EREN OZAGIR – Push Doctor is integrated already into conventional health care, we are already obliged to inform your regular doctor of your conditions or the things that we have discovered when you’re in consultant Push doctor, obviously if that’s not something you want to do then you can opt out of that and your records are maintained and kept very private but actually as a matter of course we would normally write to your regular doctor and let them know what we have discovered , what we have been exploring and what we recommend and what we agreed together between you and your doctor. Additionally Push doctor is NHS commissioned and we’ve provided an enhance tech to NHS G.P’s and NHS patients who are consulting on a platform , so there’s 24,000 that are enjoying the service and it is making up a general part of what you said conventional health care, it’s an important thing to get right, the technology that we are integrating into the NHS is proving out to safe time both for patients and clinicians , its having a brilliant access score with patients who are really feeding back with 5 out of 5 starts for accessibility but that’s really important is that we ask every patient who uses our service in the NHS whether they found that the technology made it easier to see a clinician with the exception of one, 4 out of 5 people would say it’s very likely or extremely likely that they would use the service , sorry in the majority of cases the feedback from patients is that they found it very easy to see a clinician on Push doctor and that actually enhanced their experience of visiting and using the NHS.
As many of you know by now I’m not a fount of wisdom about autism. I’m simply the parent of a child who has been diagnosed on the spectrum.
But as I do run a blog one of the things I can do is to ask questions which my wife and I have and the the benefit of the experience of our readers and other members of the autism community.
So we have a question.
We are considering ABA therapy for our son (who is now eight years old). He has been described as moderately on the spectrum. Which means he is verbal and attends a specialist unit with a mainstream school for his education. Which I admit does not give you a real feel for his behaviours does give you a kind of position for him on the spectrum.
To return to ABA therapy. According to Wikipedia “Applied behavior analysis (ABA) is defined as the process of systematically applying interventions based upon the principles of learning theory to improve socially significant behaviors to a meaningful degree, and to demonstrate that the interventions employed are responsible for the improvement in behavior.” Which is not particularly clear you’ll agree.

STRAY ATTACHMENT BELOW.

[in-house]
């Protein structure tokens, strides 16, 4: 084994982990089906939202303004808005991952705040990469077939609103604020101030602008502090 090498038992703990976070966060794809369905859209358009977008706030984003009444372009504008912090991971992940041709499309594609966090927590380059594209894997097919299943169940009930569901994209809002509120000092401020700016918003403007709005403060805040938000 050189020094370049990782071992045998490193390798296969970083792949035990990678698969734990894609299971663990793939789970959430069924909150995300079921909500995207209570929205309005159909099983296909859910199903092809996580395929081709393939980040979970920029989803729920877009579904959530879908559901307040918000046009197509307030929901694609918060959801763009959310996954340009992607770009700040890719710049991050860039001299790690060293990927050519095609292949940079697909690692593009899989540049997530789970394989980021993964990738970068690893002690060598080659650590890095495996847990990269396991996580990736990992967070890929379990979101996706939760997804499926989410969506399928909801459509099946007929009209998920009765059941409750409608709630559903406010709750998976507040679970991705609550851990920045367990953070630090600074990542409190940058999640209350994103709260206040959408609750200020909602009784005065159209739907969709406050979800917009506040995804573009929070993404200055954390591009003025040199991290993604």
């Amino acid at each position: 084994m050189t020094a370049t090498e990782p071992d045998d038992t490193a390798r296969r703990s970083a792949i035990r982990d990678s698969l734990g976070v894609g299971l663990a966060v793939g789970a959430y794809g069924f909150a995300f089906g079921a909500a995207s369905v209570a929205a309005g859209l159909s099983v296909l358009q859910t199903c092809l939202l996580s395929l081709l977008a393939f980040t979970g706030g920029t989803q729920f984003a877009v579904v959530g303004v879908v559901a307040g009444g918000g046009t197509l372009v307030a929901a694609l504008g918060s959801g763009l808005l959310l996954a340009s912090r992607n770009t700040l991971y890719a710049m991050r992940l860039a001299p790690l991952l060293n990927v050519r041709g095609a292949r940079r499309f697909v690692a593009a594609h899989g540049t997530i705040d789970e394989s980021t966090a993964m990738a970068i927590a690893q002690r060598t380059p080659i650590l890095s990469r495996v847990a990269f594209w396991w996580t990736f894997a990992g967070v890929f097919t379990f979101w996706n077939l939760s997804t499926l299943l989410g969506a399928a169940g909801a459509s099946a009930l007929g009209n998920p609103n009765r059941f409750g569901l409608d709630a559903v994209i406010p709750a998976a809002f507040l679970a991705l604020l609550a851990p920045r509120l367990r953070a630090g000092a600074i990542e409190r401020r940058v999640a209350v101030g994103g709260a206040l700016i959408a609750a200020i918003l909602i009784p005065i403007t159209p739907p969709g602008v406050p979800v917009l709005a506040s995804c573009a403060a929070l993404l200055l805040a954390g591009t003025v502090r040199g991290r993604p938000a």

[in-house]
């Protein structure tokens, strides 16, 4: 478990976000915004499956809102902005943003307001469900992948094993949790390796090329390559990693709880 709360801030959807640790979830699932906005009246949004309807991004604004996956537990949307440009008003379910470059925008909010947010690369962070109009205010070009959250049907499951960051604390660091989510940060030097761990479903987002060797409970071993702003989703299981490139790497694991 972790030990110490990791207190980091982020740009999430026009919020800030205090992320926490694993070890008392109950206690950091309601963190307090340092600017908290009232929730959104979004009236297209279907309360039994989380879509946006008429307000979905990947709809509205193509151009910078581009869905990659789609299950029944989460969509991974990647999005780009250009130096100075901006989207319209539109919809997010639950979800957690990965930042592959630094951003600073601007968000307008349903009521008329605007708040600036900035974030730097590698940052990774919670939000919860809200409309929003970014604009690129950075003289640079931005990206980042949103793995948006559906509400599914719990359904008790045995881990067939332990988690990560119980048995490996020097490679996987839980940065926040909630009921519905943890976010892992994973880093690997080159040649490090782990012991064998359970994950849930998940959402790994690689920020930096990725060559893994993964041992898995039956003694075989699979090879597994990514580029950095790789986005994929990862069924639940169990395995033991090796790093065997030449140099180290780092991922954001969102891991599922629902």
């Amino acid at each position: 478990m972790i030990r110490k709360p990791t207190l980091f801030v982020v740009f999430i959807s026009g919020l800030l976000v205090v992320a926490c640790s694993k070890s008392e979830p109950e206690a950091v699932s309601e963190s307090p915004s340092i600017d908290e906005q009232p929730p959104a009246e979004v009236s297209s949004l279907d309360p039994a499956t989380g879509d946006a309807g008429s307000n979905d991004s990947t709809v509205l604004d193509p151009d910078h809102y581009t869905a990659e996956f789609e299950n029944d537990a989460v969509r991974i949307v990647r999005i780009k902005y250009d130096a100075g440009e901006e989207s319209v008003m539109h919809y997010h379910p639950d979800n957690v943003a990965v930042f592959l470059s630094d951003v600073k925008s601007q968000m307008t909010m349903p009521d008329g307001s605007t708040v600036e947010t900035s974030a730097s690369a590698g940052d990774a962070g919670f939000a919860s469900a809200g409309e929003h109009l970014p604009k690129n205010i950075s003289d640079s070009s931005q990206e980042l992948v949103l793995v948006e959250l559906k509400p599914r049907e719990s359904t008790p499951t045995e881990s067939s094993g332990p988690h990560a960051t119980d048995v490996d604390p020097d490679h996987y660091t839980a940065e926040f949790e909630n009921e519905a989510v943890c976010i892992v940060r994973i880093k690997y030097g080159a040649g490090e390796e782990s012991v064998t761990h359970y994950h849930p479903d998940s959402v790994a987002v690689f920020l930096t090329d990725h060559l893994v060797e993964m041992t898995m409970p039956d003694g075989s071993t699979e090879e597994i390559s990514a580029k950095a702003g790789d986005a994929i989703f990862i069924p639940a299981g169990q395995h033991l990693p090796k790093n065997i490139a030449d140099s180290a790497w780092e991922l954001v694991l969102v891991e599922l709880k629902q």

So my first question is what is ABA in practice? If you could share your story in the comments box below. My wife and I would also like to know how did ADA therapy actually work for you? Again if you could share that would be great.
Finally I would be grateful if you could take the short poll on ABA below. I’m keen to understand what percentage of my readers and the wider ASD community have used ABA.
This was not the blog I was expecting to write this morning.
Last week I planned to write a quick blog asking your advice on how to help my daughter swallowing some pill prescribed by the Doctor. Difficulty swallowing is also called Oropharyngeal dysphagia! And we have covered it in a previous blog post.
But it was Saturday afternoon that we found out the reason.
We were travelling by train to my cousin’s husband’s 40th birthday party since you ask. Now all children of any age find a 90 minute rail journey somewhat on the boring side. So my son and my daughter and another of my cousins decided to have a tongue sticking out competition.
And that is when we discovered that our daughter was tongue tied. You can see from the photo above the extent to which she can stick out her tongue.
So what next?
That is the purpose of this post. Do you have any experience of know about tongue tie? My daughter is 13 so is interested in finding out what to do now (and so are my wife and I).
We see the Doctor in 10 days but any hints on what to expect would be gratefully received. It would be great if you could share in the comments section below.
Just as a point of information the UK’s NHS define “Tongue–tie (ankyloglossia) “… “a problem affecting some babies with a tight piece of skin between the underside of their tongue and the floor of their mouth (lingual frenulum). It can sometimes affect the baby’s feeding, making it hard for them to attach properly to their mother’s breast.”
As many of you know we have been delighted to share the brilliant images and infographics produced by Donnee Spencer- herself a person with multiple sclerosis.
A couple of days ago one of our readers was reading the original infographic “I don’t look sick” and noticed that it included a typographic error. That is spelling to the rest of us. Then she wiped out her copy of Photoshop and made all the necessary changes. So we thought we would share with you guys.
Please do feel free to use this new version to help us raise awareness of invisible medical conditions.